The best part of any morning for me, ever since I can remember, is the smell of fresh coffee brewing throughout the house.
It’s the delicious aroma, lingering from room to room with a hint of zest, that permeates my sense of smell—from my nose hairs to the back of my throat—and wakes me up.
Throughout my adult life, I have learned to perfect this morning ritual. It all starts with the selection of the bean. There are plenty to select from—anything from Columbian, South African, Ethiopian. Here in Canada, we even have our very own brand of coffee, but my favorite choice is the Costa Rican coffee bean (think of sultry mistress meets the gaze of a Spaniard), it has a smoky flavor with soft sweet curves, that when done right, leaves your pallet wanting more.
Once the selection is made, then comes the brewing, and for me, this is a work of science. I begin by grinding my beans by hand using a manual grinder. I know it’s a lot of work, but the anticipation is so exciting that I don’t really notice that I am burning calories all at the same time.
The bean is transformed to sand-like quality, each grain perfectly shaped like stardust. If I were to blow on it, the particles would dissipate all over the counter. I place three tablespoons into my ultra-fine permanent stainless steel filter. (Very Important—do not skip this step, or you’ll ruin a perfectly excellent coffee cup!) Then I add one tablespoon of cold water, and mix thoroughly till it becomes muddy. This makes the coffee grounds plump up and slows the dripping process.
For an added trick, I take a 1/8 teaspoon of salt (I prefer Himalayan pink salt) and sprinkle it on top. Now I am all set. I put the stainless steel filter into the heat-resistant glass server before the hot water is poured covering every grain, soaking up all the flavor. This process takes about one to two minutes to cover each grain; I don’t want to pour the water too quickly, gentle and steady flow is the key. Once the water tops to the brim, the Grosche drip is left to brew, as I warm up some cream, before frothing it up with a hand blender.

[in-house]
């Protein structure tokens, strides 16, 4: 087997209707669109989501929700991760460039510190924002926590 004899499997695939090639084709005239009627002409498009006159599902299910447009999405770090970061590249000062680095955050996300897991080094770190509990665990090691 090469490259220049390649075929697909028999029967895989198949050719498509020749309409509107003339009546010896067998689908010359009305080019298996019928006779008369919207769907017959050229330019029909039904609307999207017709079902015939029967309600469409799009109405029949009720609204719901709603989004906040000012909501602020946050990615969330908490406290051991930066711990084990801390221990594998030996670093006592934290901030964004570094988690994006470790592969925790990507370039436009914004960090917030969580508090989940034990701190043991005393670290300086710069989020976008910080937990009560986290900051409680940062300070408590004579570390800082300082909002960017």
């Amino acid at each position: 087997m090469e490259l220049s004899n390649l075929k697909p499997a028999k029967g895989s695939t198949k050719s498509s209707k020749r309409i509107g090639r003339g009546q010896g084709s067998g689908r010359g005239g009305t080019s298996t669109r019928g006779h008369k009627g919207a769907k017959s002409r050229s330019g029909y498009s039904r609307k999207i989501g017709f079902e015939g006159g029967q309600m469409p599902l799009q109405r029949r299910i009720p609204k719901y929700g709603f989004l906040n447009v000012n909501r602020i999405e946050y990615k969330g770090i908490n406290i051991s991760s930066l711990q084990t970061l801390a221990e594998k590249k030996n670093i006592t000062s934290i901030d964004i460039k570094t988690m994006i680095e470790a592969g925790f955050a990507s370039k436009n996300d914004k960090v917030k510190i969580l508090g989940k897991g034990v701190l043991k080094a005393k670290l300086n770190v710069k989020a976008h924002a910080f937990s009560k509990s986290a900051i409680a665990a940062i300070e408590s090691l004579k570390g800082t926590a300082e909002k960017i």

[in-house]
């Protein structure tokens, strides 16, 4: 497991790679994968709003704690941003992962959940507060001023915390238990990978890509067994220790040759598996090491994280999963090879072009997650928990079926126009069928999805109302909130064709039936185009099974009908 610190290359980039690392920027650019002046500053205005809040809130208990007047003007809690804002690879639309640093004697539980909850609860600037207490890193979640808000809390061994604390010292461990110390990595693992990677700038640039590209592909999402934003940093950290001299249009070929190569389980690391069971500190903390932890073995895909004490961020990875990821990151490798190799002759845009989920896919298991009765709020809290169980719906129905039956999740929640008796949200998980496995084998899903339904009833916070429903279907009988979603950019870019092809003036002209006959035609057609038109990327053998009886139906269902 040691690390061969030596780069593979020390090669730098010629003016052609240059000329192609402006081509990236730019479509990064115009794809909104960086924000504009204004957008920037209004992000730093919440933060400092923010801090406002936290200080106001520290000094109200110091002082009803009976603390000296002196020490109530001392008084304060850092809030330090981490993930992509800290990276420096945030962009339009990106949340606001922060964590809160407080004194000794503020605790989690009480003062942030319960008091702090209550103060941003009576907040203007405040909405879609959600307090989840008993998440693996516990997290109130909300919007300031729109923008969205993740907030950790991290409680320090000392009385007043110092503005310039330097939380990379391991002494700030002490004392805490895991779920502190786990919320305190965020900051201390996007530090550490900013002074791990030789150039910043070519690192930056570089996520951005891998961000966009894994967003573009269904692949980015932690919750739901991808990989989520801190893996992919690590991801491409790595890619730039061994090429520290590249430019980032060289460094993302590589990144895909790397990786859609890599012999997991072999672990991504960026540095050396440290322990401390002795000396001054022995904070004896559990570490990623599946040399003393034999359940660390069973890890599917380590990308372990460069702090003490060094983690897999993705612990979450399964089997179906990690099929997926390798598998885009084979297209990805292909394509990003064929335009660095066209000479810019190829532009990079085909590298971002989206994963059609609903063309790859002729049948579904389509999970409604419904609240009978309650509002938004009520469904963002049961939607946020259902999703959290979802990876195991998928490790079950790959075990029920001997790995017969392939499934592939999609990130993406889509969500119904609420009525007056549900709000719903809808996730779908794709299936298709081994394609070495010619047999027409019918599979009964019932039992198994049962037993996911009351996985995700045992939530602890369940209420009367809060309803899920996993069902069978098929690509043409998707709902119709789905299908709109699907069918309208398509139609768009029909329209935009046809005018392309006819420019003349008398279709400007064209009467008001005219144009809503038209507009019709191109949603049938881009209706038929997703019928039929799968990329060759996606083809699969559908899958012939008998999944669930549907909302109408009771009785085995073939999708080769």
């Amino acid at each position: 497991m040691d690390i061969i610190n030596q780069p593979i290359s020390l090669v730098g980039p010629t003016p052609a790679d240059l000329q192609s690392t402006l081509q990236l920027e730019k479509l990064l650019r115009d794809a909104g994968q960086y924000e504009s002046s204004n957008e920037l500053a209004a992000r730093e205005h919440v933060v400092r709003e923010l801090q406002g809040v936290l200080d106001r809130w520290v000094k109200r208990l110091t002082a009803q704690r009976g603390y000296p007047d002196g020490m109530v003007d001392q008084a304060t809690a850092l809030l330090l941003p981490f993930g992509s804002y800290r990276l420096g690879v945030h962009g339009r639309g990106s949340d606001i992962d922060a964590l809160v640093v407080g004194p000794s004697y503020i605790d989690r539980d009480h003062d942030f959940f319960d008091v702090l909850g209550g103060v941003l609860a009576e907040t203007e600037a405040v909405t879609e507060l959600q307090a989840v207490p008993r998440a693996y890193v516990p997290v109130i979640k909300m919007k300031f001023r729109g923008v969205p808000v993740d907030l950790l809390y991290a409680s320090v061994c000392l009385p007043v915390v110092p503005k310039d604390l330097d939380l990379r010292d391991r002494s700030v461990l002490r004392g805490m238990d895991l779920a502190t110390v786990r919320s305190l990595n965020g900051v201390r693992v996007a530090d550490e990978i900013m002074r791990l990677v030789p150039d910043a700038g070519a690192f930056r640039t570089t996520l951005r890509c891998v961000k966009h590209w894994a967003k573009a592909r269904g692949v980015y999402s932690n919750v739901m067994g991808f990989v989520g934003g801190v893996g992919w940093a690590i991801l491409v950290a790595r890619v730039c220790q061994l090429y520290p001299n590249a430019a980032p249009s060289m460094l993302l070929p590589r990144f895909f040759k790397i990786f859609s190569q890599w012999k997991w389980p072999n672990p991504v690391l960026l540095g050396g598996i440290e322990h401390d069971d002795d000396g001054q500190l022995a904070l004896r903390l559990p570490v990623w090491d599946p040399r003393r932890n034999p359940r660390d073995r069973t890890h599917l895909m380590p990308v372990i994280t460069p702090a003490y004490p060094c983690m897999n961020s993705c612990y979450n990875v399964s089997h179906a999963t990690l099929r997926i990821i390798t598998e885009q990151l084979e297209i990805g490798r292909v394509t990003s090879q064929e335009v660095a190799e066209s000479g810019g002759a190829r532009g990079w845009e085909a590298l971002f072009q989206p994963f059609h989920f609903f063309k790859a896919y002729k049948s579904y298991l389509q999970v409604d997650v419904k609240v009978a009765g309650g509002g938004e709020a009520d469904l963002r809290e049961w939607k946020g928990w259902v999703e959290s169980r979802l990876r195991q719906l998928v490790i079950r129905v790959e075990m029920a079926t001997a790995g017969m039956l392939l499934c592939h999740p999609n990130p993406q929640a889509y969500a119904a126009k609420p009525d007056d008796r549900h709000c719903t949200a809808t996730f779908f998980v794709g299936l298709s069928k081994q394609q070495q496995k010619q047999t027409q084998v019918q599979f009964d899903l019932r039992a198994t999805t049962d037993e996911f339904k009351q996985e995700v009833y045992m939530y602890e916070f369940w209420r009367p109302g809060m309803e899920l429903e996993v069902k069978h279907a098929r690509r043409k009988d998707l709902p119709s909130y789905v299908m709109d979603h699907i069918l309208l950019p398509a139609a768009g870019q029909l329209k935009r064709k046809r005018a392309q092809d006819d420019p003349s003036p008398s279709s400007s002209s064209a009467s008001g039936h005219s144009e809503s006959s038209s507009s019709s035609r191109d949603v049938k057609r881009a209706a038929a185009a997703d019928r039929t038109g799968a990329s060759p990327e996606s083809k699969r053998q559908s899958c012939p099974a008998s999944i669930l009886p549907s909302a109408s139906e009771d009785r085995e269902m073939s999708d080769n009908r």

Then I place my favorite mug into the microwave and heat it up, because this keeps my cup of joe warm longer—and it’s like a getting a morning hug in a cup.
Once the coffee is brewed, I pour it into the warmed cup and watch as I drip in the cream. I watch as the black water becomes transformed, and the sweet cream rises to the top.
Now for the best part: I place a “goute café” (round silver spoon) I inherited from my grandmother into my cup and stir, usually thinking of how happy I am that I am about to enjoy this delicious creamy bean goodness.
I remove the spoon and taste the reminance from the spoon by touching it to my lips. The labor of love that just went into making this mornings coffee hits me as I take the first real sip of coffee from my mug, and enjoy the orgasm in the cup.
Tools required for the orgasm in a cup:
- 3 Tbsp. of beans per cup (Arabica, Ethiopian, African, Costa Rican)
- Manual Grinder (or electric—if using electric grinder, use on low setting till you get the sand like consistency)
- Groshe Drip Coffee maker (or any Stainless Steel Fine Filter and a mug to place it under)
- 1 Tbsp. of cold water (very Important) to place into coffee and stir till muddy
- 1/8 salt (Himalayan) sprinkled on top
- 350-400ml hot water
- 10 percent Half-and-Half cream warmed up for 30 seconds in the microwave, until lukewarm (optional: can also
- substitute for milk)
- Favorite mug: warmed up.
- Spoon to stir and enjoy.
Coffee is meant to be enjoyed, to be cherished—so take your time. Just take a sip, and let the rich, dark, fragrant coffee sweep you away.
“Coffee should be dark as hell, strong as death and sweet as love” ~ Turkish Proverb
Author: Aga Wyrzykowska
Editor: Yoli Ramazzina